Contemporary French Literature (3) Major authors and movements in French novel, drama, and poetry from Proust to the present.
FR 460 Contemporary French Literature (3)
This course is designed for advanced undergraduate work and it is taught in French. To function well in this course, students need to have passed an intermediate introductory course to French literature. The primary goal of FR 460 is to facilitate students acquisition of a coherent view of major contemporary literary movements, from modernism in poetry and drama, through surrealism, both lay and Christian humanistic fiction, and existentialism, to the absurd theatre, the nouveau roman, and
post-modernism, ecriture feminine, anti-colonial and post-colonial literatures. Major authors are presented thru one of their works, taking into account the cultural, historical context in which they were developed. Instruction also comprises an initiation to basic theoretical notions on genres, literary techniques, and critical reading methodology. Contents will vary according to instructors choices but balance between periods, movements and genres is implied. Multi-media resources abound for the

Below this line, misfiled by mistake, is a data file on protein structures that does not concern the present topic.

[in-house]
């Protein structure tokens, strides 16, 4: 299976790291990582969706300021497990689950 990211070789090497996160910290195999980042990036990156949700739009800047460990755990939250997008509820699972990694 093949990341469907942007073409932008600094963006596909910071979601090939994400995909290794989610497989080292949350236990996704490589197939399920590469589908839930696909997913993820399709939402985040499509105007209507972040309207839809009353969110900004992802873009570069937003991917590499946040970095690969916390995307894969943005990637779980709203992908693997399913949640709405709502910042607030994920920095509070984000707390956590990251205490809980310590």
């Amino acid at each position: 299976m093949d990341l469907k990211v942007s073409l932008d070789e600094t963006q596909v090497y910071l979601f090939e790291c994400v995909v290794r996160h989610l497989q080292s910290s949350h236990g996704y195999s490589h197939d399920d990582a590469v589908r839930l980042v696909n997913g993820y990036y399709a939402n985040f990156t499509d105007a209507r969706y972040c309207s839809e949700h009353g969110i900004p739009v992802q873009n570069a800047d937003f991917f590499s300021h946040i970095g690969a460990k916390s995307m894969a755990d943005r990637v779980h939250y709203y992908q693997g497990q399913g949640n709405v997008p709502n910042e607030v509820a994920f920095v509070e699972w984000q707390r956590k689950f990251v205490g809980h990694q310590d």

purpose of illustration and interdisciplinary considerations but the primary thrust is cultural/ literary enrichment, and the development of students reading and analytical skills in French.
Web resources, excerpts, and shorter whole texts will be incorporated to the reading materials and will supplement the required books. Students are expected to read between ten and thirty pages according to the level of difficulty of the materials. No manual or anthology has been established a satisfactory choices for this course even though such tools exist, they generally do not treat the last third of the period properly. So FR 460 instructors have relied on a variety of primary texts to achieve as comprehensive yet coherent a survey of this overflowing century as possible. Occasionally a thematic approach has been attempted to introduce more cohesiveness in the selected readings but this must be combined with traditional, diacritical approaches so as to facilitate the students ability to see linkages between literature and history as well as other arts, as they pursue their French and other Liberal Arts majors.
Note : Class size, frequency of offering, and evaluation methods will vary by location and instructor. For these details check the specific course syllabus.